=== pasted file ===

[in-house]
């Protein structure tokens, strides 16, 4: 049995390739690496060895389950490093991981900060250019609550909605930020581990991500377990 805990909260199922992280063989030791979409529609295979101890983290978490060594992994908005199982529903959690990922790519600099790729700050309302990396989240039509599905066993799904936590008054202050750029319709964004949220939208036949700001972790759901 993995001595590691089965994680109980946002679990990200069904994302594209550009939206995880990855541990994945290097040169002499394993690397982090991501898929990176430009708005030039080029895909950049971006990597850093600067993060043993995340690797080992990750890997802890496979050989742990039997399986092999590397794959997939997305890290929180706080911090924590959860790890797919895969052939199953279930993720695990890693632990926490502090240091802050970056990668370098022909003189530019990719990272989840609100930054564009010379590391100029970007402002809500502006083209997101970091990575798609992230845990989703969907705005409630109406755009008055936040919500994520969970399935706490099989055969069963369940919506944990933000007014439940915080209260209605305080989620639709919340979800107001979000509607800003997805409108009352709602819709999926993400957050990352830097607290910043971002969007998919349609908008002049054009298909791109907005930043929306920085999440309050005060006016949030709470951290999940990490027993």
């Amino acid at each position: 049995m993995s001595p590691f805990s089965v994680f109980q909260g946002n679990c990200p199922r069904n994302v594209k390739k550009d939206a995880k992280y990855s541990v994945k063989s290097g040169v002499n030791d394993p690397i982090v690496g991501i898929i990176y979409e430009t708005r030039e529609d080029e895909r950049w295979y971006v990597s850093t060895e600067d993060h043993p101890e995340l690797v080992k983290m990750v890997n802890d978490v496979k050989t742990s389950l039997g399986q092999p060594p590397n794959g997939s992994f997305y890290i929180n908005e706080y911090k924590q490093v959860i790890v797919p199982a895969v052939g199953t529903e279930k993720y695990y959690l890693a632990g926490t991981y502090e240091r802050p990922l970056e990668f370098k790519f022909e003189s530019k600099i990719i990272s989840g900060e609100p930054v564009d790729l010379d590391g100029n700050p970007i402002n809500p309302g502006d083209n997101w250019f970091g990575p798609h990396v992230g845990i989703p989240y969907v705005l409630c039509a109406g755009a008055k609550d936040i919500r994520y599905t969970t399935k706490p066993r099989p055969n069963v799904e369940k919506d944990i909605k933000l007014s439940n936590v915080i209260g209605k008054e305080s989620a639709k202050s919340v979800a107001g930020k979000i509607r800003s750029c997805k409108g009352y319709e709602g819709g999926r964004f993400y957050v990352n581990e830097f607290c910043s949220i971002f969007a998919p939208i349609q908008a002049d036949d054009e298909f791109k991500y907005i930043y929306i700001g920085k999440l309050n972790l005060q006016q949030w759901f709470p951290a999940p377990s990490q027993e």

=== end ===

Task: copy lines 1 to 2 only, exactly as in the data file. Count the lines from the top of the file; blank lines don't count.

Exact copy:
[in-house]
């Protein structure tokens, strides 16, 4: 049995390739690496060895389950490093991981900060250019609550909605930020581990991500377990 805990909260199922992280063989030791979409529609295979101890983290978490060594992994908005199982529903959690990922790519600099790729700050309302990396989240039509599905066993799904936590008054202050750029319709964004949220939208036949700001972790759901 993995001595590691089965994680109980946002679990990200069904994302594209550009939206995880990855541990994945290097040169002499394993690397982090991501898929990176430009708005030039080029895909950049971006990597850093600067993060043993995340690797080992990750890997802890496979050989742990039997399986092999590397794959997939997305890290929180706080911090924590959860790890797919895969052939199953279930993720695990890693632990926490502090240091802050970056990668370098022909003189530019990719990272989840609100930054564009010379590391100029970007402002809500502006083209997101970091990575798609992230845990989703969907705005409630109406755009008055936040919500994520969970399935706490099989055969069963369940919506944990933000007014439940915080209260209605305080989620639709919340979800107001979000509607800003997805409108009352709602819709999926993400957050990352830097607290910043971002969007998919349609908008002049054009298909791109907005930043929306920085999440309050005060006016949030709470951290999940990490027993």